Sometimes it feels like you need to be psychic in order to understand your four-legged friend. You may find yourself wondering: What does that bark mean? Does that growl mean he or she is angry or scared? What is he or she trying to tell me with that whimpering? “Dog talk” can be really confusing and it usually varies from dog to dog. Typically, understanding dog communication involves some body language as well, but there are a few general rules when it comes to deciphering how dogs communicate.
The Multi-Purpose Bark
Everyone can agree that our pups are trying to tell us something with their barks. However, what it is they want to communicate depends on the tone of the bark and the precise situation.
Barking can represent different things to different dogs.
The pitch or volume of the bark will increase with the dog’s level of emotion, so it’s worthwhile to pay attention to the bark and try to understand what your dog is trying to say. Here are a few things your pup’s bark might mean:
- Territorial/Protective. If a person or animal enters an area your dog considers his or her “territory,” that often elicits excessive barking. As the perceived threat gets closer, the barking often gets louder and more incessant. Your dog will look alert and possibly seem aggressive during this type of barking.
- Alarm/Fear. Some dogs will bark at any noise or object that startles them. This can happen anywhere, not just on their home turf.
- Boredom/Loneliness. Dogs are pack animals and by nature, don’t like being by themselves. If left alone for long periods of time they can become bored or sad and may start barking because they are unhappy.
- Happiness/Greeting/Play. Dogs often bark when greeting people or other animals. They’re happy and this bark is usually more high-pitched, accompanied with tail wags and sometimes jumping.
- Attention Seeking. Sometimes a dog will bark when they want something, such as a treat, to go outside, or to play.
- Separation Anxiety/Compulsive Barking. Dogs who bark excessively when left alone often suffer separation anxiety. These dogs often exhibit other symptoms such as pacing, destructiveness, depression and inappropriate bathroom habits. They often make repetitive movements, such as running in circles or along a fence and seem to bark just to hear the sound of their own voices. This type of barking is not considered healthy and it is recommended to seek consultation with a veterinarian or a trainer.
The Multi-Meaning Growl
Most people assume a growling dog is angry. He or she is telling you to stay away and if you don’t, you might get bitten. In some cases, this may be true – but not always. There are actually a range of things your gnarling pooch might be trying to tell you, and if you listen closely, you will hear that not all growling noises sound the same.
Dogs growl to communicate a variety of things, from fear and aggression, anger and fatigue, to encouraging play. Understanding the situation and the type of specific growl your dog is making will help you recognize what your dog is trying to say. Like most of dog communication, it’s all about context!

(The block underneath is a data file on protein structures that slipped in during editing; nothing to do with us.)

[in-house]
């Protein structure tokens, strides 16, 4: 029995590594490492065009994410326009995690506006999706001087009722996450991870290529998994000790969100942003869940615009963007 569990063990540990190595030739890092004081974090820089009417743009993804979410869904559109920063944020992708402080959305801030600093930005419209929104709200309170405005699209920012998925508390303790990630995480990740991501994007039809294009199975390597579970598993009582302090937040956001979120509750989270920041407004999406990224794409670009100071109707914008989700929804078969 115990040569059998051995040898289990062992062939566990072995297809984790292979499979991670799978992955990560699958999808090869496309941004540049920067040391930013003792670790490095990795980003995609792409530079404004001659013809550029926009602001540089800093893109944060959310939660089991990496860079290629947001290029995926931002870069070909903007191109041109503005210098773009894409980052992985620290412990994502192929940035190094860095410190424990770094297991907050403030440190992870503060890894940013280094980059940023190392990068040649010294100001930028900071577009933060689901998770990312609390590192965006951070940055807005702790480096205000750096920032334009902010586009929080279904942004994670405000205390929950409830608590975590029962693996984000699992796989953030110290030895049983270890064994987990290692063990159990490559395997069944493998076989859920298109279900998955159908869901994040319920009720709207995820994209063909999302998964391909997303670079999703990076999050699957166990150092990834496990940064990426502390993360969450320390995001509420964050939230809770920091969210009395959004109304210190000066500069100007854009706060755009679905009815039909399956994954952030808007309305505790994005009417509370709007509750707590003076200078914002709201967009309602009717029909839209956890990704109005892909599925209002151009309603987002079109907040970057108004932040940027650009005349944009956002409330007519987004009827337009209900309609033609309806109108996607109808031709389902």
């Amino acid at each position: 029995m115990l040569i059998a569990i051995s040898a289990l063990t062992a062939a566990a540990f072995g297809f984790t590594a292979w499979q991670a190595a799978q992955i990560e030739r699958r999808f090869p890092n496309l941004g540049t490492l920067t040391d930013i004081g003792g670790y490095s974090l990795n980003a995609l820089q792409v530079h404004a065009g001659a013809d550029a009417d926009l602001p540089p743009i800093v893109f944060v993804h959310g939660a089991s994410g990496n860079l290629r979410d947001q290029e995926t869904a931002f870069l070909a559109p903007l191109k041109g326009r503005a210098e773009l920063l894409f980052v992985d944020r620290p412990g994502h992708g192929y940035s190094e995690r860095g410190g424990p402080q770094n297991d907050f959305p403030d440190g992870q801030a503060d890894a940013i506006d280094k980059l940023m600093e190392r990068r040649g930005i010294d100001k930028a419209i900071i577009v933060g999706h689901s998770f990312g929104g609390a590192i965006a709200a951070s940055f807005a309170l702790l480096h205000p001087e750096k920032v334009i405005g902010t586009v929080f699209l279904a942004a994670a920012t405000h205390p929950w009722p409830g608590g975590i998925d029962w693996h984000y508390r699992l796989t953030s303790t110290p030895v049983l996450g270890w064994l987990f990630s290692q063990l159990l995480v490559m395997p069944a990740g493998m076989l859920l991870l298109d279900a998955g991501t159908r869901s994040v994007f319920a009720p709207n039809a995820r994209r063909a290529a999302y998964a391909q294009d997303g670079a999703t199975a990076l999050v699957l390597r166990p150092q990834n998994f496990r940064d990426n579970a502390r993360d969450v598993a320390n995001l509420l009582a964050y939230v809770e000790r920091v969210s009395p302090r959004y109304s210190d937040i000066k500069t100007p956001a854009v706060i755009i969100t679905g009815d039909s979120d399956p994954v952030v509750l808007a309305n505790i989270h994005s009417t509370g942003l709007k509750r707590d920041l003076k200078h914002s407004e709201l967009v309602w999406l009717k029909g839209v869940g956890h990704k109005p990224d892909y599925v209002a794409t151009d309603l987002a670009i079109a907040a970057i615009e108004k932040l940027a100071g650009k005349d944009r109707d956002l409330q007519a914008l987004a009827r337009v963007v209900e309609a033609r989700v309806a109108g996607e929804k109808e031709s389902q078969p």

The Woeful Whimper
Dogs whimper or whine for many reasons. For some dogs, this is a normal way they express excitement or when they want something. A dog may whimper out of frustration because he or she needs to go outside or can’t reach a toy trapped behind the sofa. A dog might have anxiety about something, like getting in the car, and this can cause whimpering as well.
Sometimes however, there could be underlying health issues that are causing a dog to whimper. If you notice other symptoms in your dog, such as vomiting, diarrhoea, limping, loss of appetite or lethargy, accompanied with the whimpering, it’s important to seek medical attention. Likewise, if you can’t find any reason that your dog might be whimpering, you should consult your veterinarian because your pup might be trying to tell you that something is wrong.
The Ancient Howl
Wolves howl into the night to make contact with their pack and identify their territory. Our four-legged companions, descendants of wolves, have evolved over time and either rarely howl or are no longer able to do so.
There are some dogs however, who do still rely on howling as a form of communication. These dogs are often alone for long periods of time and they are trying to attract attention or make contact with others.
Some dogs also howl in response to high-pitched sounds such as emergency vehicle sirens, musical instruments or other dog howls.
While it may seem like you need to possess psychic abilities to understand dog communication, what it really takes is a little keen observation. Paying attention to the pitch of a bark and the tone of a growl, combined with your dog’s body language – and putting it all in context – may be just the formula you need to decode what your dog is trying to tell you. After all, dogs have spent centuries trying to understand humans in order to please us, this is the least we could do for them.